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Epiphone Prophecy - The best-kept secret for playing metal on a Les Paul

I don't try to hide the fact that I love cheap guitars and cheap gear. And fortunately for the modern guitar player, you can get some genuinely good stuff if... and this is a big if... you can stop shopping by brand and/or manufacturing country of origin.

Shopping by headstock example: "I will only buy Gibson guitars."

Shopping by manufacturing country of origin example: "I will only buy guitars made in the USA."

To the metal guitar snob who carries this attitude, you're missing out on fantastic guitars like the Epiphone Prophecy Les Paul.

Now while the Prophecy doesn't fall into the "cheap" category (it's midrange-priced), it is the best "metal Les Paul" a player can buy.

Why? Two reasons.

First, a "D" shaped neck with a nice fast 14-inch fingerboard radius (flatter than the standard 12-inch for better soloing).

Second, a LockTone bridge and tailpiece system. Read that link to find out why that system is far superior, especially for metal playing.

I'll give a third reason for those of you that opt for the EX model of the guitar: EMG pickups. You get the EMG-85 in the neck and the EMG-81 in the bridge. The neck is an Alnico V and the bridge is ceramic. And chances are pretty good you will not need to upgrade this guitar at all once you plug in and go because it's just that good.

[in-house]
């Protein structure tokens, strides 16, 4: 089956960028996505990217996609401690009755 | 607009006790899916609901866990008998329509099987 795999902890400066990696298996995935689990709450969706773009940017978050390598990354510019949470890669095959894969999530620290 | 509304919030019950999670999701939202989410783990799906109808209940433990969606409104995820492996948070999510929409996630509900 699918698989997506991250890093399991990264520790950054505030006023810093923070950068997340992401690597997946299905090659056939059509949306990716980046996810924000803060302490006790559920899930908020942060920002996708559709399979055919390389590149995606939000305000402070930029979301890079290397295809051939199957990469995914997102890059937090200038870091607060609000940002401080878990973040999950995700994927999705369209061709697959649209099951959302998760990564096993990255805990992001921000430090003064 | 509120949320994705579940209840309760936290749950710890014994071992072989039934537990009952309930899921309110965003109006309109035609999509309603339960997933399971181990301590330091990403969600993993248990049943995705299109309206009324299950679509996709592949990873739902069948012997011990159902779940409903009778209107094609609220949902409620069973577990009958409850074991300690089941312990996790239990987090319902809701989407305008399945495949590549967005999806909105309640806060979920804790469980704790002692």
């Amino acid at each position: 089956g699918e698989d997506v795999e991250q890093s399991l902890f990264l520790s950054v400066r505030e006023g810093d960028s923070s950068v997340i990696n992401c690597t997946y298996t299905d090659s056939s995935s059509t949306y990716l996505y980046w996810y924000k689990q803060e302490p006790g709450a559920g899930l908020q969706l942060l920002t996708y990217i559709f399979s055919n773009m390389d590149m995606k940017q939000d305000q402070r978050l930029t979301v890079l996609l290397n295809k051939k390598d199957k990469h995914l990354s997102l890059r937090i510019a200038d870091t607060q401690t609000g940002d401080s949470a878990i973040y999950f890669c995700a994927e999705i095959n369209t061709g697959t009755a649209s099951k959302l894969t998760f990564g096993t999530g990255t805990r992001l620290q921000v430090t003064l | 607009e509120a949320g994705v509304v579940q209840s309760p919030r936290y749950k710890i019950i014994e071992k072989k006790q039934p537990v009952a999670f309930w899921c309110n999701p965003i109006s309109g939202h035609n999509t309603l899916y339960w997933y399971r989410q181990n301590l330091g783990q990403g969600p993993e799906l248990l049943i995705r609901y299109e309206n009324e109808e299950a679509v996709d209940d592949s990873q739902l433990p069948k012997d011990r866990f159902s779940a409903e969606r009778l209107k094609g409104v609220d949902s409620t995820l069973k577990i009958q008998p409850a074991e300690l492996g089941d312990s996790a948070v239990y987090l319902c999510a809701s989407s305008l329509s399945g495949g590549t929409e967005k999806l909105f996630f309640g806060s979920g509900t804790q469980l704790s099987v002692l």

The Epiphone Prophecy is the best Les Paul a metal player could buy right now at the best possible price. Any metal player who plays Les Pauls would be an idiot not to try out the Prophecy.

And yeah, if you already own a "real" Gibson Les Paul and do the metal thing, I guarantee you will like the Prophecy better. True, it doesn't say "Gibson" on the headstock, but...

...consider you could buy not one, not two, not three but FOUR Prophecy guitars for the price of a single USA-made Gibson Les Paul.

Go try one. You won't regret it. If you can't try one, could you buy it "blind" (unplayed?) and be confident you would be happy with it? Yes; I have that much confidence in the build of the guitar.

This article contributed by Rich Menga. Check out his blog at or follow on Twitter at @richmenga
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